The End of the Credit Cycle

Rick Mills

Aheadoftheherd.com

 

Where’s the hot money going to go when stock markets have lost all support and junk bonds have sold off?

 

The answer is the hot money, and the slow to catch on money, will start chasing real things – commodities and precious metals.

 

Gold really has nowhere to go but up. This is going to be proven out over the next 12 months as massive credit defaults sweep across all sectors.

 

I wrote the following 6 months ago.....

"Since the wake of the global financial crisis the U.S. has seen its longest run of historically low interest rates - zero to 0.25%. Now rates are starting to rise and the free lunch is off the table. Stocks are going to feel the effects of this sudden no stimulus along with the pain of overseas earnings being brought home to a strong dollar.

A strong dollar helps Americans by making imports cheaper and curbing inflation. However a strong US$ hurts U.S. based multinationals who have overseas earnings in those very same currencies that have taken such a severe beating versus the soaring U.S.$. The dollar's surge is reducing earnings. Bringing those declining yen, pesos, dinars, francs etc. home isn’t doing any good for bottom lines, in fact it could be an earnings disaster in the making.

Junk bonds are issued by companies with low credit ratings and high debt levels – they are the higher yielding bonds with most often extremely ugly credit ratings. Investors fell in love with them when searching for yield after the 2008 financial crisis.

Junk bonds grabbed headlines in December 2015 when a rout sent prices tumbling the most in four years. Energy and energy related firms, which make up the largest chunk of the market, are trying to cope with persistently low oil prices. With the supply/demand imbalance still growing in the oil market investors are worried many will default in the coming years. The negative sentiment has crossed over and hit junk bonds and derivatives in other industries."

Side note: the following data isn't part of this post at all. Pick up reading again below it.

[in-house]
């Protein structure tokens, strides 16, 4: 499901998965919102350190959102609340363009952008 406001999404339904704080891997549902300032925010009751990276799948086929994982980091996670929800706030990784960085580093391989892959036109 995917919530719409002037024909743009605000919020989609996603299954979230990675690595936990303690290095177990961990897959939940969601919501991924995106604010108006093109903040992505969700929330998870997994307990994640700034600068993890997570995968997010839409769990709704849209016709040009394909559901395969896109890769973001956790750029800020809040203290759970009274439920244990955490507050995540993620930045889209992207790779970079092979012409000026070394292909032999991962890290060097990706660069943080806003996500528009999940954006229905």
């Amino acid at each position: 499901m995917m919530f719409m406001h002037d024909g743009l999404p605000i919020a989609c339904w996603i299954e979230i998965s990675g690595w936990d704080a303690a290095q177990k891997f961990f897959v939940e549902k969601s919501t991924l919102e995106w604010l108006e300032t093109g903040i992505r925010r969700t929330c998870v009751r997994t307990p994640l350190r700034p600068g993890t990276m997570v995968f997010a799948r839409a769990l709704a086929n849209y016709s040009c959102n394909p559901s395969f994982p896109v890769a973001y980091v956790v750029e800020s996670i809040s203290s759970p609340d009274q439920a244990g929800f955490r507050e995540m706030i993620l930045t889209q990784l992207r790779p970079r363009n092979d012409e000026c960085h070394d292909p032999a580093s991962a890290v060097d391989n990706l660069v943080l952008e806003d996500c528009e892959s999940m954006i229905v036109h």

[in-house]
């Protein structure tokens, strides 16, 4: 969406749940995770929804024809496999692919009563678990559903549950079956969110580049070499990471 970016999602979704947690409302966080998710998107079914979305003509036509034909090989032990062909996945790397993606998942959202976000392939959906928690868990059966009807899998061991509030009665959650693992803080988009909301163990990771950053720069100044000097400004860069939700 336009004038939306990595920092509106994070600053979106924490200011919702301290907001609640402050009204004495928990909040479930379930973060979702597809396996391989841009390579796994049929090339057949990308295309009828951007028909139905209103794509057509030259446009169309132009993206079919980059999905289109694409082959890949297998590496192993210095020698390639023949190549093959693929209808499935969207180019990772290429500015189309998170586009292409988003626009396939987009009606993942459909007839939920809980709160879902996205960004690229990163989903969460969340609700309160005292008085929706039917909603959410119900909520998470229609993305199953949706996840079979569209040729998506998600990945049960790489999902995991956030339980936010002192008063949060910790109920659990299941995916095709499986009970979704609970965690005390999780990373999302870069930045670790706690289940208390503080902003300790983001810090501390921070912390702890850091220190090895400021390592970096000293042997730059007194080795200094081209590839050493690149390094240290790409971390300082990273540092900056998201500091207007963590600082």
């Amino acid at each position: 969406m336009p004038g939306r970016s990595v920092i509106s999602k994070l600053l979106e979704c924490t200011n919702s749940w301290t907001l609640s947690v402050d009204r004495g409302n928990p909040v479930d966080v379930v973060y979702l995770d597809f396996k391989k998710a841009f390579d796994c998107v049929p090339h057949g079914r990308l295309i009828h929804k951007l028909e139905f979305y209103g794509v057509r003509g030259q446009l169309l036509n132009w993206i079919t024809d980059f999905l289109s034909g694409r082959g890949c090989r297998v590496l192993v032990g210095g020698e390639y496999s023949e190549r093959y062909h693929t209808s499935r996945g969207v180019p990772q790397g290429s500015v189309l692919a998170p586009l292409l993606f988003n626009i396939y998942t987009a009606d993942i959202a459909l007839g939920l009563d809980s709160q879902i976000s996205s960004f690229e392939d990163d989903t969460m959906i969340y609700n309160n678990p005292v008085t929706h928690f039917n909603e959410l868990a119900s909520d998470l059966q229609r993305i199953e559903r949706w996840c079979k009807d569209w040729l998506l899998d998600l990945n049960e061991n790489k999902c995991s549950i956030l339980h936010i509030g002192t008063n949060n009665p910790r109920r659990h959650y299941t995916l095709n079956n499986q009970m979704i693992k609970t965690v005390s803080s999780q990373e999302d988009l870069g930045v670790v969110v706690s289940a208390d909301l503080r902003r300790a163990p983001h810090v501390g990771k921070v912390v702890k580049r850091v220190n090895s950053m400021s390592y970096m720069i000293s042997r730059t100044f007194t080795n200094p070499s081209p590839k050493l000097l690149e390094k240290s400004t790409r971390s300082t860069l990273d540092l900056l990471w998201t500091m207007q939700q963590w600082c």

The article below was just published by Wolf Richter, WolfStreet.com…..

“Opportunities in Distressed Assets” as current investors get crushed

After seven years of “emergency” monetary policies that allowed companies to borrow cheaply even if they didn’t have the cash flow to service their debts, other than by borrowing even more, has created the beginnings of a tsunami of defaults.

The number of corporate defaults in the fourth quarter 2015 was the fifth highest on record. Three of the other four quarters were in 2009, during the Financial Crisis.

At stake? $8.2 trillion in corporate bonds outstanding, up 77% from ten years ago! On top of nearly $2 trillion in commercial and industrial loans outstanding, up over 100% from ten years ago. Debt everywhere!

Of these bonds, about $1.8 trillion are junk-rated, according to JP Morgan data. Standard & Poor’s warned that the average credit rating of US corporate borrowers, at “BB,” and thus in junk territory, hit a record low, even “below the average we recorded in the aftermath of the 2008-2009 credit crisis.”

 

http://www.peritusasset.com/wp-content/uploads/2015/08/HY-market-size-7-31-15.png

The risks? A company with a credit rating of B- has a 1-in-10 chance of defaulting within 12 months!

In total, $4.1 trillion in bonds will mature over the next five years. If companies cannot get new funds at affordable rates, they might not be able to redeem their bonds. Even before then, some will run out of cash to make interest payments.

A bunch of these companies are outside the energy sector. They have viable businesses that throw off plenty of cash, but not enough cash to service their mountains of debts! Among them are brick-and-mortar retailers that have been bought out by private equity firms and have since been loaded up with debt. And they include over-indebted companies like iHeart Communications, Sprint, or Univsion.

The “end of the credit cycle” has dawned upon the markets. As credit tightens, companies that can’t service their debts from operating cash flows may be denied new credit with which to service existing debts. The recipe of new creditors’ bailing out existing creditors worked like a charm for the past seven years. But it isn’t working so well anymore.

 

Rick



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